Reclamation funds stall final sale of Kemmerer coal mine


The sale of the Kemmerer coal mine to Virginia billionaire Tom Clarke’s Western Coal Acquisition Partners has hit a snag. The delay stems from uncertainty among Westmoreland affiliates regarding who will be responsible for paying for federally-mandated reclamation funds at the Kemmerer mine.

At this point, Westmoreland Resource Partners — which remains in Chapter 11 bankruptcy proceedings —  is still responsible for the reclamation funding. Clarke’s company is a division of Merida Natural Resources. The company’s $215 million bid in February was the sole offer for the Kemmerer mine.

The Surface Mining Control and Reclamation Act of 1977 was the first legislation to require that mining companies post a bond that would pay for environmental reclamation of the site if it were to go out of business.

The Department of Environmental Quality has granted Clarke’s company a license to mine. But the permit transfer from Westmoreland to Merida Natural Resources cannot be finalized until the buyer can prove they have the funding to pay for the federally-mandated cleanup.

Lawyers for the recently-organized Westmoreland Mining Holdings filed a complaint in bankruptcy court in Houston, Texas, on March 21.

“We understand that WMLP and Merida intend to consummate the sale in the next few days,” the court filing reads.

The court documents explain that the creditors learned that Westmoreland Resource Partners and Clarke’s company would be violating the Kemmerer Purchase Agreement if they close on the sale of the coal mine without issuing replacement bonds for reclamation.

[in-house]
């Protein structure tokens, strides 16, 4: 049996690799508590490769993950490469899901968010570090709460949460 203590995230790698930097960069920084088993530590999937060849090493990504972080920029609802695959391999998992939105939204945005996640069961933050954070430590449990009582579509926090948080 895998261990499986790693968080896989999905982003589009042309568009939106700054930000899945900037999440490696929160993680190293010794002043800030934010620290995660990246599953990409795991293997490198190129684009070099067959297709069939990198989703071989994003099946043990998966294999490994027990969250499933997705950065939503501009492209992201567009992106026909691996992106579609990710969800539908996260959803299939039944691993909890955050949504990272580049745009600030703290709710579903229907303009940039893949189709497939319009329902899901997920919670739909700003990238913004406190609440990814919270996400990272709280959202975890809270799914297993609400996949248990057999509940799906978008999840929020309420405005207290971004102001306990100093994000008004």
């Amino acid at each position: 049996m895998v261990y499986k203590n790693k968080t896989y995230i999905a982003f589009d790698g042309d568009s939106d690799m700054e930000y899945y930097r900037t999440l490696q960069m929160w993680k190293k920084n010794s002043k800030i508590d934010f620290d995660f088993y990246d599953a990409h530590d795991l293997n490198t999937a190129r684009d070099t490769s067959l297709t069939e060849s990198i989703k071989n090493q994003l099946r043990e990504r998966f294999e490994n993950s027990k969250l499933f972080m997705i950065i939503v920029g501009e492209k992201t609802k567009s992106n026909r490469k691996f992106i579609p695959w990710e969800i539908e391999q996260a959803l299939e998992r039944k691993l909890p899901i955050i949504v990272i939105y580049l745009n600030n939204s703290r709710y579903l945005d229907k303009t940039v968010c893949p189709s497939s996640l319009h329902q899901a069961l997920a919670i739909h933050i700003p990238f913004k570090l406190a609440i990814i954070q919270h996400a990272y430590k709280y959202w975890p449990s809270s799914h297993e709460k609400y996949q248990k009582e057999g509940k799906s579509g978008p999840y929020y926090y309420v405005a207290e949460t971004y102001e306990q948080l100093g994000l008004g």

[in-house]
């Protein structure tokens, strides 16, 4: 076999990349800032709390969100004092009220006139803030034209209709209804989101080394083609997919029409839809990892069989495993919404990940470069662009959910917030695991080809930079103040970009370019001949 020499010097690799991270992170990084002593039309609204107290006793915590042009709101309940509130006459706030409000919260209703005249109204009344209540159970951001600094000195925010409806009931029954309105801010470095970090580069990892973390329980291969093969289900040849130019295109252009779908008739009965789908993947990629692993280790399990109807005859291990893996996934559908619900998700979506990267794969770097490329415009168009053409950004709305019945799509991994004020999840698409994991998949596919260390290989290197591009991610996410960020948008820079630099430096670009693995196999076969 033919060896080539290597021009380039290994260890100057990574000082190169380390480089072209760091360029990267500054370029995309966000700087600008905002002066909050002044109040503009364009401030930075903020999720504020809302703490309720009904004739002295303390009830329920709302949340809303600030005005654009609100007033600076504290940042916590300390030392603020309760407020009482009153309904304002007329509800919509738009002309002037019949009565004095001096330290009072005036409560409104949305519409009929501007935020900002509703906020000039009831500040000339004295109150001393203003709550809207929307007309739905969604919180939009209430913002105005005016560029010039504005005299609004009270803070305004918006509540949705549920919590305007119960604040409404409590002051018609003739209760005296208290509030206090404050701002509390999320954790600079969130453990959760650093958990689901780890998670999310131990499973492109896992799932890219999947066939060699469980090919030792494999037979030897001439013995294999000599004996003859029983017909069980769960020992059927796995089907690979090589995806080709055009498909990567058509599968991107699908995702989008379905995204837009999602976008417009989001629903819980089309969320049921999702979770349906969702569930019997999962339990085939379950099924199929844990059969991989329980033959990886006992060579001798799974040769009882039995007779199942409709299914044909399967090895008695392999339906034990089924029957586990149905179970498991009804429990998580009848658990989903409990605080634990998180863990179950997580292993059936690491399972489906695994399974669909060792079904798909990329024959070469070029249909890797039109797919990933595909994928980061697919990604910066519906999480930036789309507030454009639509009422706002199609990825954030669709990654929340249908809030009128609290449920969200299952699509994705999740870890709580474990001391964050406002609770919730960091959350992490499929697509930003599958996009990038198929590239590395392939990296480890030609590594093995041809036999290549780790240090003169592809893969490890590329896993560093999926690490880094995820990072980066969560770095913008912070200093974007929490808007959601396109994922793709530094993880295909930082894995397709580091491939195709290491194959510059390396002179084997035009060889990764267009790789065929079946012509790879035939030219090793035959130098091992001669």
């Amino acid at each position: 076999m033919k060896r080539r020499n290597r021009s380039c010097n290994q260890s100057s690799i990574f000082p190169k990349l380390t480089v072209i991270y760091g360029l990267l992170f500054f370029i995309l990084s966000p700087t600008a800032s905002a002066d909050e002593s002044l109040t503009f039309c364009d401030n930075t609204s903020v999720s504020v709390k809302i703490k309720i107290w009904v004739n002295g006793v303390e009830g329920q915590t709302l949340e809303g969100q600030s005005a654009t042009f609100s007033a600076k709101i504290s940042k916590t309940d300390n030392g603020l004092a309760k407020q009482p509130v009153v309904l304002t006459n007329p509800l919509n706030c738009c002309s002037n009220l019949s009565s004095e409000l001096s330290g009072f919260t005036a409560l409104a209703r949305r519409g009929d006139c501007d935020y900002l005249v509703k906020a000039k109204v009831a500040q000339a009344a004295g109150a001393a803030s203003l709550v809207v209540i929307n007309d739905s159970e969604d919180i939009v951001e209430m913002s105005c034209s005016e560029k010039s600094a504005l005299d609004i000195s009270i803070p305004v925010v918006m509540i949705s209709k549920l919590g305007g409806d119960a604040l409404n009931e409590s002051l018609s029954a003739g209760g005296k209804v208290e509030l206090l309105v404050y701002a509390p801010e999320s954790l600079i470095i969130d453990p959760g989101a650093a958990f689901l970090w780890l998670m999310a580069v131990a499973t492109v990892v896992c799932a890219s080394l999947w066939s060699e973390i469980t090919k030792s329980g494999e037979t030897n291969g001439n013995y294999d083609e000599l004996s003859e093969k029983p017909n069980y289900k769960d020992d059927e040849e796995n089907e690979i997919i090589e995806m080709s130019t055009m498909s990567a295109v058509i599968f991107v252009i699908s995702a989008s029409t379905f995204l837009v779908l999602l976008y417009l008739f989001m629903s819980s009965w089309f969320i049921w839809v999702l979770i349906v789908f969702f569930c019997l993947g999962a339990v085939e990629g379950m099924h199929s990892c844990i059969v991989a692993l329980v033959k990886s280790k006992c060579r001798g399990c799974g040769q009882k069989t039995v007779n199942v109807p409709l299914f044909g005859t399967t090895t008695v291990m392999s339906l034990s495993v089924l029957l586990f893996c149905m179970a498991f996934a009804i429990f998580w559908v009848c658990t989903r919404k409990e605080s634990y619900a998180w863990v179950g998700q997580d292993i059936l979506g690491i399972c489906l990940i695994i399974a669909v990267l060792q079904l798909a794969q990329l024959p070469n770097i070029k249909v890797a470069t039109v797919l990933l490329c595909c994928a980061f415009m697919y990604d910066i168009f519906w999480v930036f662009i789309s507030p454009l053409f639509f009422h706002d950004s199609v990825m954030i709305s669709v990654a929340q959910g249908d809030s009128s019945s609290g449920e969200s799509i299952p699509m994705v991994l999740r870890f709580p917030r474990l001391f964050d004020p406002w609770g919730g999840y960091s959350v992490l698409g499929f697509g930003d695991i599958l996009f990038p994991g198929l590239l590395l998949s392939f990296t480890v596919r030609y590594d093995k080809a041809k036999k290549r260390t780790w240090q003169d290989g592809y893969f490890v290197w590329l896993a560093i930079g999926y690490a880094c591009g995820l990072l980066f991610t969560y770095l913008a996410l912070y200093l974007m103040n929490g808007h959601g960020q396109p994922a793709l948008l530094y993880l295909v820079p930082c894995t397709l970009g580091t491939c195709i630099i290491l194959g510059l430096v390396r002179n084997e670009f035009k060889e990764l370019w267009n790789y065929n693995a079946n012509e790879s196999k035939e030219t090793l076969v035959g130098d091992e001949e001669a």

The creditors’ lawyers state in the complaint that Westmoreland is not even close to reaching an agreement with Merida Natural Resources regarding the reclamation bonds for the Kemmerer mine. The complaint calls for the court to enforce the reclamation bond agreement before the sale of the Kemmerer mine is finalized.

Clarke was unsuccessful in his bid to buy Westmoreland coal mines in Ohio in February.

The Ohio Department of Natural Resources filed an objection to Clarke’s bid, citing concerns about his company’s ability to pay for environmental liabilities and reclamation funding at the mines.

This is not the first time the Kemmerer coal mine buyer’s financial stability has been called into question. In February, a bankruptcy judge in Texas ruled that Westmoreland could end the collective bargaining agreements with the United Mine Workers of America at the Kemmerer mine. The decision effectively froze retiree pensions and health care benefits. The union then turned its attention to negotiating with the new buyer.

Clarke stated that paying the Kemmerer retiree health care and benefits is not financially feasible for his company, but that he wants to work with the union and the miners to build a “strong, stable future for Kemmerer.”

“I think the surety bond provider may have some concerns about Clarke’s ability to either complete the reclamation or maybe doesn’t have the collateral that they need to backstop the loan,” senior Sierra Club attorney Peter Morgan told Wyoming Public Media earlier this week.

According to the Wyoming Mining Association, reclamation standards at coal mines are heavily regulated before mining even begins. Top soil and the overburden soil that covers the mineral is removed and saved.   

Once mining operations are finished, that soil is used to fill in the holes left by mining and restore the land to the original topography. The Wyoming Mining Association states that nearly 50 percent of land in Wyoming that has been coal mined has been reclaimed or is in the process of being reclaimed. 

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